NBN Co is set to be given more flexibility to set prices and compete for business in new housing developments under draft policy changes floated by the government.
The government issued a new draft telecommunications in new developments (TIND) policy on Monday in response to issues NBN Co said it had with winning infrastructure deployment jobs in new estates or apartment blocks.
Through the review, NBN Co asked the government for more flexibility to set its own prices when bidding for work, and to impose limits on charges that private sector rivals could impose.
The company accused some of its rivals of giving housing developers very cheap upfront pricing and then recouping the difference from residents in the form of a first-time connection charge.
Under TIND changes flagged by the government Monday - and assuming that they pass industry consultation - NBN Co is set to get most of what it wanted.
Fees chargeable by NBN Co under the new TIND will become “caps” rather than set amounts.
NBN Co will also have flexibility to charge “other amounts to provide additional services (such as expedited installation). In this case, NBN Co may charge above the cap.”
Rivals that transferred upfront costs on developers into a backended cost on residents of new estates will not be prevented from doing so in future, but there will be an enforced cost limit on the practice.
“Where a carrier other than NBN Co seeks an end-user contribution (possibly referred to as a connection charge) from a retail carriage service provider or a retail customer, it should publish the charge on its website,” the government said.
“Carriers should not charge end-users more than the relevant published rate.
“The maximum end-user contribution charge is set by this policy at $500.
“The government will monitor carrier compliance with these aspects of the policy and will consider further regulation if warranted.”
Access tech rules
The new draft TIND policy also proposes to change “adjacency” rules, which affect the access technology that NBN Co might offer a development.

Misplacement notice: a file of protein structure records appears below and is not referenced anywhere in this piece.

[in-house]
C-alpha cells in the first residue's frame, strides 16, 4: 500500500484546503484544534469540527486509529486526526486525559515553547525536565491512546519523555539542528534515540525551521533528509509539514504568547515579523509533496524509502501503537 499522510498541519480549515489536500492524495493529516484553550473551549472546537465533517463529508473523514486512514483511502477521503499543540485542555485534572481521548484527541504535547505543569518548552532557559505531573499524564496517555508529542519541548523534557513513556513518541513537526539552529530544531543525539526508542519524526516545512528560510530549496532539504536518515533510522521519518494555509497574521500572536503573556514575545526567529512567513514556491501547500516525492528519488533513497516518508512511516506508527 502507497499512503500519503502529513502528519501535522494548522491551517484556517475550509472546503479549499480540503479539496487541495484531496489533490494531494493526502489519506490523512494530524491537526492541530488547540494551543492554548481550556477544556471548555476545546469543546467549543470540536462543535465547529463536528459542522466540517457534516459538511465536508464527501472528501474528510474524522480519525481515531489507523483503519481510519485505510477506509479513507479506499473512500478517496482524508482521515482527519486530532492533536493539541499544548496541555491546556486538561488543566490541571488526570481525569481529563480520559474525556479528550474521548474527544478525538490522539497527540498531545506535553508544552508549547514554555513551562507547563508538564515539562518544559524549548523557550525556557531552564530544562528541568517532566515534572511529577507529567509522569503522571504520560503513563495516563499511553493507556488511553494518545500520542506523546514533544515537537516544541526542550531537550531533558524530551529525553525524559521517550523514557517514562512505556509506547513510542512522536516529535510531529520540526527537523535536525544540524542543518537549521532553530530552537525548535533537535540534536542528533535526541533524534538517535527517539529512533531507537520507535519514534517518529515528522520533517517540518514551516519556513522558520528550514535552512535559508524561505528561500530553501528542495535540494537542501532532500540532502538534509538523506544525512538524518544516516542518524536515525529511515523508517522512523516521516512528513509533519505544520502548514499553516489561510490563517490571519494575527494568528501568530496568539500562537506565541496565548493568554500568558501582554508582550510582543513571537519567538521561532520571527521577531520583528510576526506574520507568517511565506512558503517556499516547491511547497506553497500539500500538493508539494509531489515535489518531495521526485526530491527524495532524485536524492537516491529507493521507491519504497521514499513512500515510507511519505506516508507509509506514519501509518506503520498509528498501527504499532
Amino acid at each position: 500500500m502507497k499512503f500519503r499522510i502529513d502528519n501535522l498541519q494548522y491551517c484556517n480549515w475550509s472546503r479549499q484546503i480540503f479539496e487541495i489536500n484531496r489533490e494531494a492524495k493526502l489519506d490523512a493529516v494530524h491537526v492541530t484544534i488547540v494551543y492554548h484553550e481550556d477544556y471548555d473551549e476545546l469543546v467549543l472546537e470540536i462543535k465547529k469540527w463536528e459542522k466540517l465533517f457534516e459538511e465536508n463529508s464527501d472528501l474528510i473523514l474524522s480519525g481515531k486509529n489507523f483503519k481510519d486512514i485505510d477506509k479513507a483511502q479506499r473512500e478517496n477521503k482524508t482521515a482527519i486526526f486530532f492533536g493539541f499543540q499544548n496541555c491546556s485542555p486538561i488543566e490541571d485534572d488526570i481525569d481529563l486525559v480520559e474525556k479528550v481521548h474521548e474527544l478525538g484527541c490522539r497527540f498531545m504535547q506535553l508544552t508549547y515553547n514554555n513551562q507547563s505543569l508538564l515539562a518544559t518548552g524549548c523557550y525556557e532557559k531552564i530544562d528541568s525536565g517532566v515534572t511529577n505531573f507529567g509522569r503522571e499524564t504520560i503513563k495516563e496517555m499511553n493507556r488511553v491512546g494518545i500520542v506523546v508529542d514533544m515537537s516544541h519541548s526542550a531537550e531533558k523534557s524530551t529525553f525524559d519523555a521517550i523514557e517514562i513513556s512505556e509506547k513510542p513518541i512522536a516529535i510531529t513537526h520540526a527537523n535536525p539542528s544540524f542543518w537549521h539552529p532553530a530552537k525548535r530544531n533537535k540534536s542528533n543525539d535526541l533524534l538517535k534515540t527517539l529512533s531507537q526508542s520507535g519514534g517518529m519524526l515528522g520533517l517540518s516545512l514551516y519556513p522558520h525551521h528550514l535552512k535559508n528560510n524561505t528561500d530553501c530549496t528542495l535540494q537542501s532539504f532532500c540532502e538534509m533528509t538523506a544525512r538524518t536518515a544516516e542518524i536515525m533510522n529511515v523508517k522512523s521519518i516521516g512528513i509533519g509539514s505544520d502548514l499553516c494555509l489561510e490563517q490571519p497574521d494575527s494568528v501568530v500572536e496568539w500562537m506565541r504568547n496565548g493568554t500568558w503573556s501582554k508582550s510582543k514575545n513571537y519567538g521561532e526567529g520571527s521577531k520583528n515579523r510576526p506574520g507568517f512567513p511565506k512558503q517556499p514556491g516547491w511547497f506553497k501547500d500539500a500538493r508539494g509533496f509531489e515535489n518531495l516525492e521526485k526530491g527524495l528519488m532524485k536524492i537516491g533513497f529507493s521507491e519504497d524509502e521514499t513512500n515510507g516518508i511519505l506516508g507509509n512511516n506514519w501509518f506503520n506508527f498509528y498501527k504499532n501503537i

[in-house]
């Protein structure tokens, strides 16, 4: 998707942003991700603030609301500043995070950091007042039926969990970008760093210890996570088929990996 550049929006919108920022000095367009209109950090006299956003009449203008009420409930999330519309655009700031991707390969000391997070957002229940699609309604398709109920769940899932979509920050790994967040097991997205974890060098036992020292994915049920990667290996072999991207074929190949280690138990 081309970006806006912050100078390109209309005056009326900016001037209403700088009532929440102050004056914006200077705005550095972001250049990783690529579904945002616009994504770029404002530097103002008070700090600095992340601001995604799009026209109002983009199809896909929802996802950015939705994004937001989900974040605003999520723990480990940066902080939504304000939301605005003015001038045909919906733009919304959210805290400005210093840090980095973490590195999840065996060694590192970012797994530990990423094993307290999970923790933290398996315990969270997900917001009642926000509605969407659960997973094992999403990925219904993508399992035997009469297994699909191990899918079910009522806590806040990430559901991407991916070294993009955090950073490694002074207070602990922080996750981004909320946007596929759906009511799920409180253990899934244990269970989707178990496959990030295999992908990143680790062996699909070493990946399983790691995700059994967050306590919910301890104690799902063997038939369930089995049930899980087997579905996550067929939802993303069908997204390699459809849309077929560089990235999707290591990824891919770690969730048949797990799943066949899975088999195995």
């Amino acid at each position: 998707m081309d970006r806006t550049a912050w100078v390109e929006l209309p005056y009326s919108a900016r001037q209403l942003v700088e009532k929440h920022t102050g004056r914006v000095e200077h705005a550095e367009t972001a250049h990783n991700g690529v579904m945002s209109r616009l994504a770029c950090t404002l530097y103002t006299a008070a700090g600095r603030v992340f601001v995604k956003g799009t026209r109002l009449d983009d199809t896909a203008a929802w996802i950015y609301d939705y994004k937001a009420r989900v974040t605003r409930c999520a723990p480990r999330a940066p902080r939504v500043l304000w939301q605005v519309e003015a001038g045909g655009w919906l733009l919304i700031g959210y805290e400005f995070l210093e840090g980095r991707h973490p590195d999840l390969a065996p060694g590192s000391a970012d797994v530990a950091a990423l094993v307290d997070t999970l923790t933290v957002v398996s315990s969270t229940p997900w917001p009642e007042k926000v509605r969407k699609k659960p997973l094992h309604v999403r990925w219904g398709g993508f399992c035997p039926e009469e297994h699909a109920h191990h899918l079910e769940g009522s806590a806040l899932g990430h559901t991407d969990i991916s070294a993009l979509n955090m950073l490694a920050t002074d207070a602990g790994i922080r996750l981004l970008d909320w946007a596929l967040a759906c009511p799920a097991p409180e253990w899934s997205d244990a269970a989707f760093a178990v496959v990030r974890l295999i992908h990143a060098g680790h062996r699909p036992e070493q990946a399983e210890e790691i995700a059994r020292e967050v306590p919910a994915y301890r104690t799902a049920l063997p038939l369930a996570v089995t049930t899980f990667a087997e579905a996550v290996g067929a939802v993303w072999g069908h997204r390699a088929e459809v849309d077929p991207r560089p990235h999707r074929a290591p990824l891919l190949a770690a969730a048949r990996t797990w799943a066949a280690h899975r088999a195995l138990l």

In the old TIND policy, this was used to determine whether the provider of last resort to a development should be NBN Co or Telstra.
While NBN Co had to “consider” extending its fixed line network to developments less than 1km away from existing service boundary, this could be overridden if - for example - the area was already serviced by Telstra.
With Telstra out of the frame - and NBN Co now the sole provider of last resort - it is still being asked to “consider” using fixed-line technology in the first instance, but to also keep records of where it does not.
“NBN Co will need to consider whether it is cost effective for it to install fixed-line infrastructure,” the draft TIND policy states.
“It must keep records where it decides not to use fixed-line infrastructure, including its reasons for not using such infrastructure, and must make those records available to the Minister on request.”
Overbuild rules dropped
The government also said it would no longer make rules or otherwise intervene in cases where the network of an existing private operator was overbuilt by NBN Co.
NBN Co has been able to overbuild existing networks in very limited circumstances and with a high bar set to have the jobs approved.
But the new draft TIND policy proposes a more hands-off stance from government in this regard.
“There will be no special rules relating to the competitive provision of telecommunications infrastructure in new developments or overbuilding of one network by another,” the draft policy states.
“In an open and competitive market like Australia’s, where developers are free to choose which carrier they wish to use and carriers are generally free to make commercial decisions, such rules have no merit going forward.
“To the extent market circumstances dictate an area is most efficiently serviced by one fixed-line network, this should be the outcome of normal commercial forces and does not need to be mandated by government policy.”
The new draft TIND policy is out for industry consultation until June 8.